Posted by Hayley Null, Manufacturing Industry Marketing Lead
In the manufacturing and distribution industries, the most recent – and likely the most profound – disruption is the rise of Amazon Business, Amazon’s B2B marketplace and platform.
In the final part of a webinar series on Amazon and product companies, NetSuite sat down with Ricky Hernandez, Director of ecommerce Sales of Avery Products Corporation, and Polly Weston, Director of Marketing of Bailey Hydraulics. The pair discussed how their organizations decide whether to partner with Amazon Business and how that decision affects company strategy. While both have different approaches to Amazon Business partnerships, they agree on three key takeaways that relate to Amazon Business and its effect on the manufacturing and distribution industries.
Never, ever take your eye off Amazon.
Whether your organization currently partners with Amazon Business or not, you should constantly evaluate its position in the market and whether a partnership makes sense.
Amazon has changed how both Avery Products and Bailey Hydraulics go to market. The rise of Amazon Business pushed Avery to consider sales channels outside their traditional catalog channel. They decided to become an early adopter of the AmazonSupply – now Amazon Business – platform as a way to reach new customers through a new channel. Today, Avery considers Amazon a major growth platform and large sales driver.
Meanwhile, Amazon has been a game changer for Bailey’s B2C business. The company sells to two main customers – direct to consumer (traditional B2C) and through dealer distributors (OEMs). Amazon.com has helped grow their traditional B2C business through improved brand and product awareness, supercharged website traffic and increased overall sales volume. Bailey reviewed an Amazon Business partnership in the past but decided against it to avoid to cannibalizing business from their trade partners, who sell on Amazon Business themselves.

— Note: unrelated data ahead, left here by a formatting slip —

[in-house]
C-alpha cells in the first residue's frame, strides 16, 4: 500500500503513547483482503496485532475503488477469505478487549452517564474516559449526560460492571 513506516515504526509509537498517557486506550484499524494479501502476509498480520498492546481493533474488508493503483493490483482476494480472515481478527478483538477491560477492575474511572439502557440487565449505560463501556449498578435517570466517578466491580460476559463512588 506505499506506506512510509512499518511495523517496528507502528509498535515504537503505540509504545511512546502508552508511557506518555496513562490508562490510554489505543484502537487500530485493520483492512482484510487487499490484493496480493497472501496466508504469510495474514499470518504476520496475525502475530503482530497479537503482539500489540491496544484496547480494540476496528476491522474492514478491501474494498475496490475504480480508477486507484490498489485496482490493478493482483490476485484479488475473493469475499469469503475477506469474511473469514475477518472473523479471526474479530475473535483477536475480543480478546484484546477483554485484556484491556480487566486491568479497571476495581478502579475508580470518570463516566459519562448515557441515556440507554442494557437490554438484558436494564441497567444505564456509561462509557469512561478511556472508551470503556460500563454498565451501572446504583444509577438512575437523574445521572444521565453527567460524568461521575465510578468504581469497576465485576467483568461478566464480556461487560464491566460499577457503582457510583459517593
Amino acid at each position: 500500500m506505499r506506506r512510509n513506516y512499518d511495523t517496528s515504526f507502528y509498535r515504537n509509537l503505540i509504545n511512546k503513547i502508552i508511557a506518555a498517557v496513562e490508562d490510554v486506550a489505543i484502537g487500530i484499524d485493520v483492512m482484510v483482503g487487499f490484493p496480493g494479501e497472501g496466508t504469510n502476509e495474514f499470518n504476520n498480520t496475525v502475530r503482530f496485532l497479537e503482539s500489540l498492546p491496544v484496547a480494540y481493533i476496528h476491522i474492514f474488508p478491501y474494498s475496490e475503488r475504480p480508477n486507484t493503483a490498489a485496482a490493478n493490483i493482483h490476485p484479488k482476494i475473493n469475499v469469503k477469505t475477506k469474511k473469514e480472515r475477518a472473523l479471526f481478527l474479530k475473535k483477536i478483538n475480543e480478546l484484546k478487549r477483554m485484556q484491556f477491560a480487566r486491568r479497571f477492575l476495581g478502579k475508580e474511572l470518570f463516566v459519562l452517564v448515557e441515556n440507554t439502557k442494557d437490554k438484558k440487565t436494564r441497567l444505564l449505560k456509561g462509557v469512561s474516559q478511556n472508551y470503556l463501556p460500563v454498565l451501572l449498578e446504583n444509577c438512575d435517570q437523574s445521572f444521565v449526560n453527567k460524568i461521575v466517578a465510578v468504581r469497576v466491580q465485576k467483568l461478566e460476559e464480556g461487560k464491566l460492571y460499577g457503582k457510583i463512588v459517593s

While both panelists have seen tangible business benefits from partnering with Amazon, they provided some caveats to working with Amazon Business that other companies should take into consideration when looking into a partnership. Some challenges they highlighted, include counterfeiting, brand damage, and unauthorized retailers. When investigating whether it makes sense to sell directly on Amazon Business, it’s important to analyze the trickledown effects it would have on your company. You don’t want to cannibalize sales or damage established business partnerships. If your company decides the benefits outweigh the risks, it’s important to have an Amazon strategy in place.
Determine where your customers buy. Then be there.
When deciding whether to sell via Amazon Business, look through the eyes of your customers. Are your customers or trade partners buying online? If so, what are their expectations when shopping on sites like Amazon and Amazon Business? If not, could you reach additional audiences with an Amazon Business presence?
Avery’s business mix is 60 percent business customers and 40 percent retail customers. Amazon Business speaks to the core business consumer that the company has always supported and was an extension of what the company was already doing. Furthermore, it created another platform for them to reach their business customers and helped Avery accelerate the growth they were already experiencing.
For Bailey, Amazon.com is a perfect fit for their workshop customer (small business owners, farmers) who are looking to replace only a part or two. When searching for a product, these customers typically search on Google or even go straight to Amazon to find a specific product. For this reason, an Amazon.com presence made sense, and Bailey has seen B2C sales skyrocket with the introduction of Amazon selling. Polly attributed some of this success to partnering with a third party who optimizes their Amazon listings, images and prices and positions their products in a way that gains the audience and traction they’re looking for.
Bolster your new sales channels with new technology.
Automation reduces the burden of increasing the number – and management of – sales channels.
Avery has invested heavily in technology to develop their own ecommerce channel and improve content and SEO on their website. The company is also focusing on increasing supply chain and operational efficiency to better manage their Amazon Business partnership. Finally, Avery uses technology to mine through and manage their Amazon data for actionable insights into business performance.
For Bailey, it’s key to have a NetSuite connector linking their ERP system directly to their online Amazon marketplace. The company can identify the best place for their products and the appropriate pricing. This automation allows Bailey to push products to multiple marketplaces and manage inventory efficiently and easily, helping them maintain good standing with Amazon and increase sales. The NetSuite connector allows Bailey to have more control over their relationship with Amazon and their presence on the platform.
As Amazon Business and its partners are constantly changing and improving, it’s important to monitor the market and adapt your business strategy as necessary. To learn more about how to manage this cycle of continuous improvement, download the webinar here or go to netsuite.com/amazon-business.
Posted on Mon, August 6, 2018
by NetSuite filed under